I didn’t say anything–who am I to argue with success–but last year I and everyone I knew had almost no blooms at all. This year, I did exactly the same thing as last year–I pruned my dead wood out. I fact, I probably did it a little later than normal on half of them because I had a late spring cold–and I had beautiful blooms. If anything, this winter was more severe than last. And I have many varieties that bloom on old wood. Those are blooming a little less vigorously at the top but they are still blooming.

What determines whether the varieties that bloom on old wood will flower is whether there is a late frost to kill off all the buds. Clearly there wasn’t one this year and there was one last year. Varieties that bloom on old wood should be pruned after flowering in late summer or fall, if they need to be pruned at all. Only dead wood should be removed in the spring.

pink & blue hydrangeas

That’s why I and almost every gardener I know am planting the newer varieties that bloom on old and new wood, or varieties like smooth hydrangea that flower regardless of the cold (they bloom on new wood so they too can be pruned in the spring if you have die back or decide you want to shape the plant.)

My “hydrangea hedge” is made of two such varieties. Endless Summer (the blue hydrangea) is a re-blooming hydrangea that flowers on old and new wood. Invincibelle Spirit is a smooth hydrangea that flowers on new wood. And I think they look nice together too.

Cool Feet for Clematis

Type 2 clematis

One of the most mystifying sayings in gardening is “Clematis like cool feet.”

In fact, I think there’s actually a “clematis conspiracy” going on. It’s not quite as bad as the “hydrangea hysteria” but it leads to a lot of needless confusion and worry among gardeners when it just doesn’t have to.

Those of you who have been gardening for a while may have heard the silliness. I’m not sure I’ve heard it talked about for a while now. It has to do with clematis “types” or “groups” and their pruning. And while I’m absolutely convinced that there must be a kernel of wisdom to it somewhere in some part of the country, in my part of the country, where I regularly flout convention and whack that lovely Type 2 clematis in the above photo to the ground in late November so that I can put greens on that lamp post (and then remove them in late December so that they provide no insulating value whatsoever for the little buds) you can see the result: lovely blooms despite everything.

The advice for pruning Type 2 clematis, by the way, is to prune them back to a strong pair of buds in the early spring. So I am clearly and flagrantly flouting all the advice.

I do, however, make sure that they have “cool feet” since they are growing in a very sunny spot at the top of a slope where the rain water (should we be lucky enough to have any) runs off. Also, you can see the tiny little “bed” they’re in.  That edging was only put there after the Spoiler weed whacked the stems into oblivion two summers in a row. (You see how he gets his name). And it also gives me a spot to tuck in a few strawberries–yes, that’s what’s giving the clematis their “cool feet” in this instance.

Clematis on tree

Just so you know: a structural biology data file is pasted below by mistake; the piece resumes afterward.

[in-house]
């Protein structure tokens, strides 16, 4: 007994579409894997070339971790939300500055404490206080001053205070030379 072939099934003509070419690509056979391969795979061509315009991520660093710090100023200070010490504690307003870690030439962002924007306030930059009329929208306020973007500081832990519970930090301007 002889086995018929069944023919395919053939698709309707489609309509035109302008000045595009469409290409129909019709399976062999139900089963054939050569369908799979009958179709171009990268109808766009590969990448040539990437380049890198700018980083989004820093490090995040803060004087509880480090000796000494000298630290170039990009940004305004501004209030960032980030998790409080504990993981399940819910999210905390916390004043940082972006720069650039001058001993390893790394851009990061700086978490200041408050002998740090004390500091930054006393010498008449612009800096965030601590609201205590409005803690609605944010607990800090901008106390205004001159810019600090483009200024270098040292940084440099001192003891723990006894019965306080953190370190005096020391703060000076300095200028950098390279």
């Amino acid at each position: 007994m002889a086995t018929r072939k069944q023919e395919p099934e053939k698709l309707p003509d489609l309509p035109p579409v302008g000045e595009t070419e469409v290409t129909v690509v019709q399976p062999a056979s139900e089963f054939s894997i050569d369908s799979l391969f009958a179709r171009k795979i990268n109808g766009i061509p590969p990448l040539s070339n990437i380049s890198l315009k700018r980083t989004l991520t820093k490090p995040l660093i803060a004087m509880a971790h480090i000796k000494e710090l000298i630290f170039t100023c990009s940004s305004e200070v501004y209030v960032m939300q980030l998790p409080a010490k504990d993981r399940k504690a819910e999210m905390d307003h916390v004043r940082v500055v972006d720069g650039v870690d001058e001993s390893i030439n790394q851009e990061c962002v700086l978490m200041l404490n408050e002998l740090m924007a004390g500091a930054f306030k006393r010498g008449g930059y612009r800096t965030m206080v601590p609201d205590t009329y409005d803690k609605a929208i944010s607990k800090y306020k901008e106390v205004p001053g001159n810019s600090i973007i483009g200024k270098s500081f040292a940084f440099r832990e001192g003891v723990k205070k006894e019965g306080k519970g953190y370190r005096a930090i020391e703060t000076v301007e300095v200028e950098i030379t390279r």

Here are some other varieties–3 of them actually–growing on a nearly dead dogwood tree. Every winter the Spoiler says, “We need to take down this tree,” and every year I say the same thing: “We can’t! My clematis grow on it!” It will be my fault when the whole thing comes crashing down (like that apple tree) under the weight of these vines.

In this case, I have ‘Golden Tiara’ hosta at the “feet” of the clematis. The shade is so dense that grass pretty much refuses to grow (although violets do fine.) But the clematis climb up into the sun and everything is happy.

This dogwood is in, at most, 4″ of soil. It’s on bedrock. I think last winter I showed a photo of many of the trees and their roots, running above ground, because of all the bedrock in my yard. The Japanese maple, whose leaves are just visible in the photo above has its roots above ground. Astonishing what plants can endure!

Wordless Wednesday

downed limb

Storm damage? It can certainly look like that at first pass. But this happened on a sunny hot and humid day with almost no wind. What’s going on?

Apple tree

This larger shot tells the full story. See the fresh cut between the last two fence posts? That was made just two weeks ago. You can clearly see the heartwood rot in this tree.  The tree is literally falling apart from in inside and needs to come down, despite the presence of all the luscious-looking apples.

My neighbor is selling his house (obvious from the sign) and probably wanted the tree to remain as a focal point to be attractive to buyers.  If it continues to disintegrate in front of him, however, he’s going to have no choice but to remove it.


Native Home for Bees

home for a bee

What on earth is this mess? Well besides the clover (larval food for four different species of elfin butterfly–don’t you dare ever think of trying to remove all the clover again, now will you?)

Remember Friday’s post on the native gardens by the water? This was the sort of sickly looking pine in the first shot. As I was sitting there watching the water, I happened to notice a large bumble bee flying around. Then I saw it land and crawl right up to the pine and under it. It was going in and out of this little opening–the perfect little spot for a bee to make a home!

That shoot of crab grass coming up in the photo is just near the entrance to its nest. It would land just above there and crawl into the “cave” in the shrub.

Sometimes it’s nice to sit quietly and just watch. All sorts of things will show up!